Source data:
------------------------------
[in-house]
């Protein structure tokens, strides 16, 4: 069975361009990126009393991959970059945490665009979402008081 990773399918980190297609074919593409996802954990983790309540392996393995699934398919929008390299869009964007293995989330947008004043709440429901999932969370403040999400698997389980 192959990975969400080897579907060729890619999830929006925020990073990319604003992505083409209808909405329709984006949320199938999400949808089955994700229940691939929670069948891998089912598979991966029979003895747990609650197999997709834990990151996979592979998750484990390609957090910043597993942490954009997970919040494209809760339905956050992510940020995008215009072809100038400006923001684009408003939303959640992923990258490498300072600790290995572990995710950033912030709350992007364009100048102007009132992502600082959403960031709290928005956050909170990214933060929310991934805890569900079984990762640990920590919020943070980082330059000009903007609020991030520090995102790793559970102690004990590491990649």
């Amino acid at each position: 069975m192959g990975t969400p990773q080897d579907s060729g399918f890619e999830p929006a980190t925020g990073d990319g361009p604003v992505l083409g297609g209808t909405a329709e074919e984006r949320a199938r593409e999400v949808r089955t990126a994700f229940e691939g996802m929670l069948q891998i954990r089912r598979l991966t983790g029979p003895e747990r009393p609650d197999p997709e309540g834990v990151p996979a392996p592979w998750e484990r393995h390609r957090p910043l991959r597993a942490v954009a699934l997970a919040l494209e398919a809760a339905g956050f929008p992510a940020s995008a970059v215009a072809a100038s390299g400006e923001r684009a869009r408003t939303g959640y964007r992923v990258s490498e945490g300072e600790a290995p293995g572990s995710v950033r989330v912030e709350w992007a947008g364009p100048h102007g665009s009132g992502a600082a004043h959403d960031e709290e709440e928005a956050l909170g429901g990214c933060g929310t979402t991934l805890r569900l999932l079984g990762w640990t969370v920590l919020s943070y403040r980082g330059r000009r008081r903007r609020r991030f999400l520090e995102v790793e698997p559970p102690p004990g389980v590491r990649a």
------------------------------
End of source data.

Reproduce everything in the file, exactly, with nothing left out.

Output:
[in-house]
């Protein structure tokens, strides 16, 4: 069975361009990126009393991959970059945490665009979402008081 990773399918980190297609074919593409996802954990983790309540392996393995699934398919929008390299869009964007293995989330947008004043709440429901999932969370403040999400698997389980 192959990975969400080897579907060729890619999830929006925020990073990319604003992505083409209808909405329709984006949320199938999400949808089955994700229940691939929670069948891998089912598979991966029979003895747990609650197999997709834990990151996979592979998750484990390609957090910043597993942490954009997970919040494209809760339905956050992510940020995008215009072809100038400006923001684009408003939303959640992923990258490498300072600790290995572990995710950033912030709350992007364009100048102007009132992502600082959403960031709290928005956050909170990214933060929310991934805890569900079984990762640990920590919020943070980082330059000009903007609020991030520090995102790793559970102690004990590491990649």
């Amino acid at each position: 069975m192959g990975t969400p990773q080897d579907s060729g399918f890619e999830p929006a980190t925020g990073d990319g361009p604003v992505l083409g297609g209808t909405a329709e074919e984006r949320a199938r593409e999400v949808r089955t990126a994700f229940e691939g996802m929670l069948q891998i954990r089912r598979l991966t983790g029979p003895e747990r009393p609650d197999p997709e309540g834990v990151p996979a392996p592979w998750e484990r393995h390609r957090p910043l991959r597993a942490v954009a699934l997970a919040l494209e398919a809760a339905g956050f929008p992510a940020s995008a970059v215009a072809a100038s390299g400006e923001r684009a869009r408003t939303g959640y964007r992923v990258s490498e945490g300072e600790a290995p293995g572990s995710v950033r989330v912030e709350w992007a947008g364009p100048h102007g665009s009132g992502a600082a004043h959403d960031e709290e709440e928005a956050l909170g429901g990214c933060g929310t979402t991934l805890r569900l999932l079984g990762w640990t969370v920590l919020s943070y403040r980082g330059r000009r008081r903007r609020r991030f999400l520090e995102v790793e698997p559970p102690p004990g389980v590491r990649a």